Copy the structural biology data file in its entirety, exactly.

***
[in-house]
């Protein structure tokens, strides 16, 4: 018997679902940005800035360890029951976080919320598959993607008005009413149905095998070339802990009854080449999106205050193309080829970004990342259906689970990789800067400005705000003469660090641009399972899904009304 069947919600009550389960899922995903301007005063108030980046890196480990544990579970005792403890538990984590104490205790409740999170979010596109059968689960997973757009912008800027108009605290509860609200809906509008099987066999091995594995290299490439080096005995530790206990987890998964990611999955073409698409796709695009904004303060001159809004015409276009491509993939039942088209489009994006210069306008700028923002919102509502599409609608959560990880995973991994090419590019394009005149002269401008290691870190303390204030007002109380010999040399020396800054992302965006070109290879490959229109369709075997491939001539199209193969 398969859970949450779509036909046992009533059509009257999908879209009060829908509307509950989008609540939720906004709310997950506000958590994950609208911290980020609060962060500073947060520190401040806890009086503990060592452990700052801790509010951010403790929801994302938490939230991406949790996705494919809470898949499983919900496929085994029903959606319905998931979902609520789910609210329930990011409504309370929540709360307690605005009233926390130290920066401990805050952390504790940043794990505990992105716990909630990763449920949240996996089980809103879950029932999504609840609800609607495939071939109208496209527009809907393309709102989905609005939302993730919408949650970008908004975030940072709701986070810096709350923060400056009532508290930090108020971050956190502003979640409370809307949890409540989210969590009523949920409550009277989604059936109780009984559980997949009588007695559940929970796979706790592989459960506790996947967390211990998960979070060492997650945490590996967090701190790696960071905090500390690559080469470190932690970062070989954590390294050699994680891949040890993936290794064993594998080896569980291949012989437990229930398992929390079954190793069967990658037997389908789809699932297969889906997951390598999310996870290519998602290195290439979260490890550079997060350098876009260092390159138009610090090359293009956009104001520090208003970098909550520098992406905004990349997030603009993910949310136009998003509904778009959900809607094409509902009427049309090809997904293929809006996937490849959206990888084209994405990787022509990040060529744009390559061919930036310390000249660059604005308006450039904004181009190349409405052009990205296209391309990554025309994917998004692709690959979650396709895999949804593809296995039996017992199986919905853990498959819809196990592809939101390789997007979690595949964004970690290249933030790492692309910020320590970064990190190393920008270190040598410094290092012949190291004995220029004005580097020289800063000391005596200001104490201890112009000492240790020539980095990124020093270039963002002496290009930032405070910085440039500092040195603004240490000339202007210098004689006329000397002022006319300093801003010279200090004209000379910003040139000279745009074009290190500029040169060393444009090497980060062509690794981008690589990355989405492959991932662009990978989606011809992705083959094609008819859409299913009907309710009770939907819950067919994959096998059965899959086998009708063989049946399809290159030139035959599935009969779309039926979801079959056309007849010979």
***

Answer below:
[in-house]
């Protein structure tokens, strides 16, 4: 018997679902940005800035360890029951976080919320598959993607008005009413149905095998070339802990009854080449999106205050193309080829970004990342259906689970990789800067400005705000003469660090641009399972899904009304 069947919600009550389960899922995903301007005063108030980046890196480990544990579970005792403890538990984590104490205790409740999170979010596109059968689960997973757009912008800027108009605290509860609200809906509008099987066999091995594995290299490439080096005995530790206990987890998964990611999955073409698409796709695009904004303060001159809004015409276009491509993939039942088209489009994006210069306008700028923002919102509502599409609608959560990880995973991994090419590019394009005149002269401008290691870190303390204030007002109380010999040399020396800054992302965006070109290879490959229109369709075997491939001539199209193969 398969859970949450779509036909046992009533059509009257999908879209009060829908509307509950989008609540939720906004709310997950506000958590994950609208911290980020609060962060500073947060520190401040806890009086503990060592452990700052801790509010951010403790929801994302938490939230991406949790996705494919809470898949499983919900496929085994029903959606319905998931979902609520789910609210329930990011409504309370929540709360307690605005009233926390130290920066401990805050952390504790940043794990505990992105716990909630990763449920949240996996089980809103879950029932999504609840609800609607495939071939109208496209527009809907393309709102989905609005939302993730919408949650970008908004975030940072709701986070810096709350923060400056009532508290930090108020971050956190502003979640409370809307949890409540989210969590009523949920409550009277989604059936109780009984559980997949009588007695559940929970796979706790592989459960506790996947967390211990998960979070060492997650945490590996967090701190790696960071905090500390690559080469470190932690970062070989954590390294050699994680891949040890993936290794064993594998080896569980291949012989437990229930398992929390079954190793069967990658037997389908789809699932297969889906997951390598999310996870290519998602290195290439979260490890550079997060350098876009260092390159138009610090090359293009956009104001520090208003970098909550520098992406905004990349997030603009993910949310136009998003509904778009959900809607094409509902009427049309090809997904293929809006996937490849959206990888084209994405990787022509990040060529744009390559061919930036310390000249660059604005308006450039904004181009190349409405052009990205296209391309990554025309994917998004692709690959979650396709895999949804593809296995039996017992199986919905853990498959819809196990592809939101390789997007979690595949964004970690290249933030790492692309910020320590970064990190190393920008270190040598410094290092012949190291004995220029004005580097020289800063000391005596200001104490201890112009000492240790020539980095990124020093270039963002002496290009930032405070910085440039500092040195603004240490000339202007210098004689006329000397002022006319300093801003010279200090004209000379910003040139000279745009074009290190500029040169060393444009090497980060062509690794981008690589990355989405492959991932662009990978989606011809992705083959094609008819859409299913009907309710009770939907819950067919994959096998059965899959086998009708063989049946399809290159030139035959599935009969779309039926979801079959056309007849010979």